The 31-in-31 Offseason Series is an annual event here at DobberProspects! Every day in November we will be bringing you a complete breakdown of a team’s draft and insights into their off-season movements thus far. Following this up, the December 31-in-31 Series will dive into every team’s prospect depth charts with fantasy insights and implications for the upcoming seasons. Check back often, because we plan on filling your hockey withdrawal needs until the season begins!
Tampa Bay has been a Stanley Cup contender for several years. They have been a popular pre-season pick for Stanley Cup predictions, have won some President’s Trophies, but always fell short in the playoffs…Until now. The Lightning are the 2020 Stanley Cup Champions.
To achieve this status the Lightning have traded away several top prospects and draft picks along the way and are faced with a salary cap problem, but these are all small prices to pay to be able to raise another banner.
The key to success in the NHL starts at the Entry Draft, so let’s review how the Lightning did at the 2020 NHL Entry Draft.
While the Lightning had traded out of the first round of the draft and did not select until the 57th overall selection, they did own nine selections in total.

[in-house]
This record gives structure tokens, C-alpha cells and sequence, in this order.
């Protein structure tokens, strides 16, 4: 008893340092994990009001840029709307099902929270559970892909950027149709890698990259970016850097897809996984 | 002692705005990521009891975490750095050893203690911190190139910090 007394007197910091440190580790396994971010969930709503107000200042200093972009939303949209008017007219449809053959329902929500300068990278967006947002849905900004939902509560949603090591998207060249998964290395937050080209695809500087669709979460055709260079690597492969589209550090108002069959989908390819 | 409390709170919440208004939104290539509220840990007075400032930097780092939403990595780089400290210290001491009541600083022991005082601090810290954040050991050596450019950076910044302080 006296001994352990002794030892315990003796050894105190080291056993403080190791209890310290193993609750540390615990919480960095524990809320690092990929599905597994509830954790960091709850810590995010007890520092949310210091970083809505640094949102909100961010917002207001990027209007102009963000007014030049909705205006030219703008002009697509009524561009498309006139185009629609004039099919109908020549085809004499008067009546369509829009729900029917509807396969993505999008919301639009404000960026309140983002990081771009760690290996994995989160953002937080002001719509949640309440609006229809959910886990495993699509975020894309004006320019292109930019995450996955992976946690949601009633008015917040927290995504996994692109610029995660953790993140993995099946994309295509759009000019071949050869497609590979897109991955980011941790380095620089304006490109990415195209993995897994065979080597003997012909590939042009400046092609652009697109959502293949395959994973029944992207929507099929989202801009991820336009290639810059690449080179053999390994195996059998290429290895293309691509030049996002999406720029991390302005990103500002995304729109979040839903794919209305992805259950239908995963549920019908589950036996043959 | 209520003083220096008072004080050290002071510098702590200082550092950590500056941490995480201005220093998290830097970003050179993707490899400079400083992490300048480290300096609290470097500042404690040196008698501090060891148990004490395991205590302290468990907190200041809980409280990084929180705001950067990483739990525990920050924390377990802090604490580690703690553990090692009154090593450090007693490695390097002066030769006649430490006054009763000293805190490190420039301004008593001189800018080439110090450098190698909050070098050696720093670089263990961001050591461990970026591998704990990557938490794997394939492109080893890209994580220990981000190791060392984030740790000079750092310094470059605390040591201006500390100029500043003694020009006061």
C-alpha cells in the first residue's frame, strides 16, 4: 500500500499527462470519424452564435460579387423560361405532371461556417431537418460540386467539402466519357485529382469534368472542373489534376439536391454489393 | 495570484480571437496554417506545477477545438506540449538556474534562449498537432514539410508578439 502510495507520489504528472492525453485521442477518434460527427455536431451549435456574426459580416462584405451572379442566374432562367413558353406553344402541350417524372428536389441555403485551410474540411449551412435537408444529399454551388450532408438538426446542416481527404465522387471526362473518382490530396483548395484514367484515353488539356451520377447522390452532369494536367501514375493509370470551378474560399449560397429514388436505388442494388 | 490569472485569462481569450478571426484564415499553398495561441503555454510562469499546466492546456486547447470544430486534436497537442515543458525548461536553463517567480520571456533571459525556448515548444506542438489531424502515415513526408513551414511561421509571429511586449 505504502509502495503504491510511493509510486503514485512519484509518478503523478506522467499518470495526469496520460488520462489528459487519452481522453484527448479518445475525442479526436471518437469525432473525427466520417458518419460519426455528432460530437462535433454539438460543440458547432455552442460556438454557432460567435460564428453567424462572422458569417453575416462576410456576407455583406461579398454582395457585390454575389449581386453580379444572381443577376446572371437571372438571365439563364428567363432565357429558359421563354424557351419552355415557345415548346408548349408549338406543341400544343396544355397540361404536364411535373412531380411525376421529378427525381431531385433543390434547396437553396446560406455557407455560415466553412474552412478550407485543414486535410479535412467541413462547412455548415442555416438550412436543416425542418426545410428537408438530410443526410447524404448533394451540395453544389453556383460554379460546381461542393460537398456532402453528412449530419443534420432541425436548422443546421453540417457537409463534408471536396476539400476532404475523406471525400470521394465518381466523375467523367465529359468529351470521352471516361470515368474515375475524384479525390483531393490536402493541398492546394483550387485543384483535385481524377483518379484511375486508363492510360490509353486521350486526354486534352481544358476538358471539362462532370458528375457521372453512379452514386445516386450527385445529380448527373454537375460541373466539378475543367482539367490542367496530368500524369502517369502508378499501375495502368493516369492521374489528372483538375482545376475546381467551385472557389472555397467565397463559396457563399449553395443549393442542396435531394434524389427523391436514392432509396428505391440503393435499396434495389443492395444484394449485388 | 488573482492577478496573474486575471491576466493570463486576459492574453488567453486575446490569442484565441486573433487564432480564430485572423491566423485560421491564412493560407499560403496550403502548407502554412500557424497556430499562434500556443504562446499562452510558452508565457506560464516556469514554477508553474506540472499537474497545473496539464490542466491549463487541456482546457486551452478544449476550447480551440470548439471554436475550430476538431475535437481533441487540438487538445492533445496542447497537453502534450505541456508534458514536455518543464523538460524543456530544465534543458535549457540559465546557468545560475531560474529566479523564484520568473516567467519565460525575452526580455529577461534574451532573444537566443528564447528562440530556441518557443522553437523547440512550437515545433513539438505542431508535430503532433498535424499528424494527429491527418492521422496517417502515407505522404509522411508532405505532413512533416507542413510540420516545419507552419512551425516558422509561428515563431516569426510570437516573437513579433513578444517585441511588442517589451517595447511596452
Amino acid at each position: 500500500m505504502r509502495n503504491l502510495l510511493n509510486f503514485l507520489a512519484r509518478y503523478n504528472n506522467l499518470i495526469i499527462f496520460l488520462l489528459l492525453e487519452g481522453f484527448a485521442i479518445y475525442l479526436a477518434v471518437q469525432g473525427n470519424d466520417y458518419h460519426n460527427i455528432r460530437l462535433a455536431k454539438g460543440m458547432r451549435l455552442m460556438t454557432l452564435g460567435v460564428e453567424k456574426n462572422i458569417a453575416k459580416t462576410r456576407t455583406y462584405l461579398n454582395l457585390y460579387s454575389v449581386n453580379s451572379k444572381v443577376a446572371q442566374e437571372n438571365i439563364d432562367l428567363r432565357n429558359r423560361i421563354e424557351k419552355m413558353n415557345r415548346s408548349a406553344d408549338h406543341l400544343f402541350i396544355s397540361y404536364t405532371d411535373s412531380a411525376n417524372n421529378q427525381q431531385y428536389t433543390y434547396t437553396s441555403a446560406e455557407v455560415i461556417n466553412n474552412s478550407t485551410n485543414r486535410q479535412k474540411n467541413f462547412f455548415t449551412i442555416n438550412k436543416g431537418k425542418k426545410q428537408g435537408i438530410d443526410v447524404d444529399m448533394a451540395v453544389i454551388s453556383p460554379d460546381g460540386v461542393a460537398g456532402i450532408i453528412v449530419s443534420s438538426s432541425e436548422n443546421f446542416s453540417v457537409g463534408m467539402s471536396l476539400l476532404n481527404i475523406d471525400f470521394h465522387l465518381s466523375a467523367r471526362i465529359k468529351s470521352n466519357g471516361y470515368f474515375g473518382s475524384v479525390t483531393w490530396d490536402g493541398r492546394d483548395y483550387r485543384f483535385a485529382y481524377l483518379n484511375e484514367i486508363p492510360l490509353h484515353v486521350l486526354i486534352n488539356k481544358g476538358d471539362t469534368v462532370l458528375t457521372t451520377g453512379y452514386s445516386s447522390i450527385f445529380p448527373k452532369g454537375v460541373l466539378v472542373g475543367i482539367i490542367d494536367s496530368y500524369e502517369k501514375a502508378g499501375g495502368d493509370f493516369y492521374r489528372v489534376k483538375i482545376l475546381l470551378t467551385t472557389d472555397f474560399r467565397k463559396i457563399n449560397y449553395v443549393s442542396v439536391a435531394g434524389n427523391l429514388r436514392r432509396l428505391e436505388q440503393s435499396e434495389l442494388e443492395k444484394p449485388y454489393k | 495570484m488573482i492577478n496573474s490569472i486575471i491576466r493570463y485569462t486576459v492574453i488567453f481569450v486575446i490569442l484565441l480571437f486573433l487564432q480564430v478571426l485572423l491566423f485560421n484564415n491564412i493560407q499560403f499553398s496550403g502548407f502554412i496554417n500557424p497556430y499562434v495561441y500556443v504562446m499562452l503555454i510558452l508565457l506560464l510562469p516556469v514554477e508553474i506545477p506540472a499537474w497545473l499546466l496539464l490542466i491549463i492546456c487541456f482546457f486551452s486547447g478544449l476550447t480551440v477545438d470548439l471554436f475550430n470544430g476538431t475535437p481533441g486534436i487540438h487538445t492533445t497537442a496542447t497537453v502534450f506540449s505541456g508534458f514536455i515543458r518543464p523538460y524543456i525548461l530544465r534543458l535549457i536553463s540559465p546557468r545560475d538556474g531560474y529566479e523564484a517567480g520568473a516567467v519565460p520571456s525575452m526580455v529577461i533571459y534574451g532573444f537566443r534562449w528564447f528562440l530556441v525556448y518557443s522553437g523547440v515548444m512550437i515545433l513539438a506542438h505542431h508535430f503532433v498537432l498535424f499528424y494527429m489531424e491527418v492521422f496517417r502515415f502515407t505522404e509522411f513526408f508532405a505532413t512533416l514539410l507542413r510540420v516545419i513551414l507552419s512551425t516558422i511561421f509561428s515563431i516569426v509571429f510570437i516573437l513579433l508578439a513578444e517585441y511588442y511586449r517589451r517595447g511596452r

Round 2, 57th overall – Jack Finley, C
The Lightning traded up to acquire Jack Finley, a big 6-5 and 207 pound center with the Spokane Chiefs in the WHL. The 18-year-old had a strong draft season posting 19 goals and 57 points in 61 games for the Chiefs. The Lightning have a history of drafting players with size and character, or highly skilled players; in Finley, they feel they have both. His upside may not be of a first-line center, but his floor is probably a solid two-way third-line guy.
Round 2, 62nd overall – Gage Goncalves, C
The Lightning did not need to wait long to make their next selection and went with a more skilled center in Goncalves. The 6-1 pivot posted 33 goals and 71 points with Everett Silvertips in the WHL. Known for his heavy shot, Goncalves is very dangerous on the power play when he one-times bombs. He has been invited to the Canadian World Junior selection camp and has been impressive there in scrimmages and lighting the lamp whit his shot. He will be hard-pressed to crack the Canadian World Junior roster, but just making the selection camp is a feather in his cap to be sure.
Round 3, 85th overall – Maxim Groshev, LW/RW
The Lightning have never been shy to draft players from Russia, and go back to that well in the third round for winger Groshev. In his draft year, he managed to see time in the MHL, KHL and some international time, including winning a Silver Medal at the World Junior, despite being held off the score sheet. Groshev has good size and is a good skater, but lacks explosive or creative offensive upside. He played the majority of his draft year in the KHL against men and managed seven points and one goal.
Round 3, 93rd overall – Jack Thompson, D
The Lightning took a swing with their second third-round pick on Thompson. He is an offensive defenseman that reads plays well, can run the power play, and has a heavy shot. He will be a long-term project as, like many 18-year-olds, he lacks consistency. His play in his own end is a work in progress as well, but defense is a teachable skill. Offensive vision is more difficult to develop, so the upside is there.